Financial services: A sector undergoing a hybrid cloud revolution

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In the fast-moving world of financial services, technological changes are usually afoot and 2021 is proving to be no different. One of the latest trends driving change within the sector is the increasing number of firms moving to a hybrid cloud infrastructure, a cloud solution that mixes elements of both public and private cloud.

According to a recent report from Nutanix, financial services firms widely expect that, over the next five years, hybrid cloud will be the only IT model that delivers positive growth. In that time, take-up of hybrid cloud solutions among financial services firms is expected to increase 39 per cent.

The key driver of this move to hybrid cloud is an increased realisation of the benefits offered by both public and private cloud and a desire to unite these in one infrastructure.

Financial services firms that have previously opted for a public cloud provider, in particular, are looking to the enhanced security offered by private cloud. The Nutanix report found that 43 per cent of financial services firms were planning some form of extra private cloud investment during 2021.

So, what is it that is drawing financial services companies to hybrid cloud models? Briefly, a hybrid model offers both the flexibility of the public cloud and the tightened security of private cloud. Crucially, a dynamic, hybrid cloud solution is better suited to the more remote, mobile world that is emerging in the wake of COVID-19.


Crucially, hybrid cloud enables banks and other financial services firms to scale up or down as they need. Meaning that they can meet peaks in demand when large numbers of customers are logging in, while at the same time ensuring they are not overpaying for excess capacity that they usually won’t be using.


With a hybrid cloud solution, financial services firms can gain the first-class security of a private cloud infrastructure, without sacrificing the scalability, cost-efficiency and flexibility of a public cloud provider.

With ever more emphasis being placed on the security and privacy of customer data in the wake of legislation like GDPR, utilising private cloud security features in a dynamic hybrid model helps firms keep their customer data as safe as possible.

Furthermore, with more financial services employees working from home than ever as a result of COVID-19, a tailored hybrid solution with a sophisticated security system can help guard against the increased security threats that arise from homeworking, such as the vulnerability of home wi-fi networks and increased susceptibility to things such as phishing scams.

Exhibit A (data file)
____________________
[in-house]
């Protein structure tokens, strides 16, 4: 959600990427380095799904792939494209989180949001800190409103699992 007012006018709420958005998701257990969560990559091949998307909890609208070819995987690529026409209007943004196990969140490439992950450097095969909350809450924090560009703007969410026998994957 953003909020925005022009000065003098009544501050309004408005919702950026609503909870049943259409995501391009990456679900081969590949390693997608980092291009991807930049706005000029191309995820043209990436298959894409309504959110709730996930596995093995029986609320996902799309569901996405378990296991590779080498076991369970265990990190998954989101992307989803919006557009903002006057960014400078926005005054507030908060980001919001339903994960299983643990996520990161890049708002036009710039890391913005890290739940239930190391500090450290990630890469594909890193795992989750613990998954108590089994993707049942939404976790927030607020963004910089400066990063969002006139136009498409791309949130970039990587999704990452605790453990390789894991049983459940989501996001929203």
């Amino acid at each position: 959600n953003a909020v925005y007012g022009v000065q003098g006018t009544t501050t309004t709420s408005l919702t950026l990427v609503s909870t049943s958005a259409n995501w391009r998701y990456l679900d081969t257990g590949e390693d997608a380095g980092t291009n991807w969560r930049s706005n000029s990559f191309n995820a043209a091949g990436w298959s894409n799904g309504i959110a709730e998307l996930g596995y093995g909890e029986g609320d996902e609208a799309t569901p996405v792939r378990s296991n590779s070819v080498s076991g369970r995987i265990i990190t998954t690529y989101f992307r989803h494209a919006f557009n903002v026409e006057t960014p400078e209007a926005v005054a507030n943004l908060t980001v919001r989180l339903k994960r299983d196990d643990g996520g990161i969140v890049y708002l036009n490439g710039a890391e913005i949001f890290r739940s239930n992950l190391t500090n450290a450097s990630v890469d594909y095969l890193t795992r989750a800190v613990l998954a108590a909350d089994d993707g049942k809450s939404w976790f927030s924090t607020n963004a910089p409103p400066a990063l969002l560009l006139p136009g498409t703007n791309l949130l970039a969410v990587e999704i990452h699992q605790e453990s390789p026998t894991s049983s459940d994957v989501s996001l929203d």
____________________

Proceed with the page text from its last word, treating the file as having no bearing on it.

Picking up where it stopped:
As mentioned, earlier, a hybrid solution ensures that financial services firms aren’t overpaying for excess capacity and can scale as needed. However, that isn’t the only cost saving that a hybrid infrastructure can deliver.

With a fully private solution, firms must invest a serious amount of time and money in developing the kind of scalable, software-defined infrastructure that a private cloud solution requires.

By largely focusing on just the security side of the private cloud, a hybrid cloud solution drastically reduces the time spent building the infrastructure, which, as a result, leads to drastically reduced costs.

Innovation and responsiveness

With a hybrid cloud solution, financial services firms are less tethered to one location. This gives employees at offices around the world the freedom to work together in a collaborative, safe cloud environment, which facilitates and speeds up innovation.

This kind of flexibility also means that a company is more responsive to changes and advances that occur elsewhere in the industry. Financial services is a sector of upheaval in so many ways: in regulation; in digital disruption; and in customer demands. A dynamic, hybrid cloud infrastructure means that companies can respond to changes from all angles quickly and efficiently.

Hybrid cloud is a revolution that is sweeping the financial services sector. According to the Nutanix report, around half of financial services firms have partial or full deployment of a hybrid cloud infrastructure, while a further four in ten plan to deploy hybrid cloud in the next two years.

Given the kinds of challenges financial services firms are facing these days, whether that’s COVID-19, GDPR or digital disruption, it’s easy to see why so many are turning to the flexibility, responsiveness and cost-efficiency that a hybrid cloud infrastructure can deliver.

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